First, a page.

This Day in the Civil War

Friday Jan. 3 1862

Gen. Thomas J. “Stonewall” Jackson was famous for moving his troops with great speed, enabling them to pop up where they were least expected, usually with dismal results for Union opponents. Today’s expedition, known as the “Romney Campaign,” should have been perfect for the task. Jackson was leading the way to Bath, Virginia (known today as Berkeley Springs, W. Va.), a region he knew well. The objective was to get to the Baltimore and Ohio Railroad as well as the Chesapeake & Ohio Canal, ripping up tracks of the first and destroying the locks of the second. Unfortunately for Jackson’s famed “foot cavalry”, they were discovered by a Union patrol and a brief skirmish broke out. The march was delayed.

Saturday Jan. 3 1863

Confederate Gen. Braxton Bragg had, for once, actually fought a fairly good battle at Murfreesboro, near Stone’s River, in Tennessee. He had gone so far as to send a telegraph to Jefferson Davis announcing that he had achieved a great victory. This proved severely premature, though, as the last two days of fighting had shown. Today there was not actually a great deal of action, just two Federal brigades pushing the Southern lines toward the river, but Bragg now decided that the position was untenable. During this night, the Army of Tennessee, weary and wounded and cold, was told to pack up yet again and withdraw to Manchester. To U.S. Gen. Rosecrans’ amazement, he found himself the victor in command of the field.

Sunday Jan. 3 1864

U.S. Maj. Gen. Stephen Hurlbut was commander of Union forces in Memphis, Tenn., but that was far from his only area of interest or responsibility. He had a source of information deep within Confederate lines, who reported to him from Mobile, Ala. Today the news was not good. As Hurlbut reported to U.S. Secretary of the Navy Gideon Welles, “The “Tennessee” at Mobile will be ready for sea in 20 days. She is a dangerous craft, Buchanan thinks more so than the “Merrimack”...” Hurlbut was not exaggerating, either. The “Tennessee” was the largest ironclad ever built by the Confederacy, 209 feet long and 48 feet in the beam. The “Buchanan” mentioned in the telegram was the ship’s designer, Confederate Adm. Franklin Buchanan, who had apparently never heard the saying that “loose lips sink ships.”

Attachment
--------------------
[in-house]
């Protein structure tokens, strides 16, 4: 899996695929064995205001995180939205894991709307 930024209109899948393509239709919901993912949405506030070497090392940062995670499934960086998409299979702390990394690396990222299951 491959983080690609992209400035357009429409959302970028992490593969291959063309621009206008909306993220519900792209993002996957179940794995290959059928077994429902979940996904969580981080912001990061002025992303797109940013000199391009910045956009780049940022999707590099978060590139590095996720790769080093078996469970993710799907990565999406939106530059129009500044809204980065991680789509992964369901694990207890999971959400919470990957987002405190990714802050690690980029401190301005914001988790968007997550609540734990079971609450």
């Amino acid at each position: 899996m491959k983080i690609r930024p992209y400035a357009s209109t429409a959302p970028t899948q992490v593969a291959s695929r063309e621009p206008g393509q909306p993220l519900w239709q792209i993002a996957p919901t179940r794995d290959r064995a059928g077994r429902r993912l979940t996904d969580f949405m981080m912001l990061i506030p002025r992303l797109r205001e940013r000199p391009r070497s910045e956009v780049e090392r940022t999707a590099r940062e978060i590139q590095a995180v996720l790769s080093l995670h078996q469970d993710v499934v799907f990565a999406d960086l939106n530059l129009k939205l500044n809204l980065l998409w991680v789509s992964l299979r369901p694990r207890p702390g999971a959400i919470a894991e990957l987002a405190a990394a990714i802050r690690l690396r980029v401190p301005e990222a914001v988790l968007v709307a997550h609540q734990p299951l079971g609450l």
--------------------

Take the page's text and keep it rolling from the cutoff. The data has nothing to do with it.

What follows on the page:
Tuesday Jan. 3 1865

So far, the Union assault on Wilmington, South Carolina, had been a complete failure. Intended as an amphibious assault on Christmas Day, in the opening attack on Ft. Fisher, the gunboats had encountered sand bars in unexpected places, and the troop transports had had foul weather and tossing seas to contend with. Of the 2000 soldiers who were finally landed, some 700 had been abandoned for two days when the others withdrew. In desperation Adm. D.D. Porter had written to Gen. Grant that the plan was fine but could only succeed with a different Army commander that Ben Butler. Grant agreed entirely, and today Butler was replaced by Maj. Gen. Alfred Terry, who had commanded a corps in Butler’s army. Terry was one of the relatively few who reached the rank of General without ever attending West Point.

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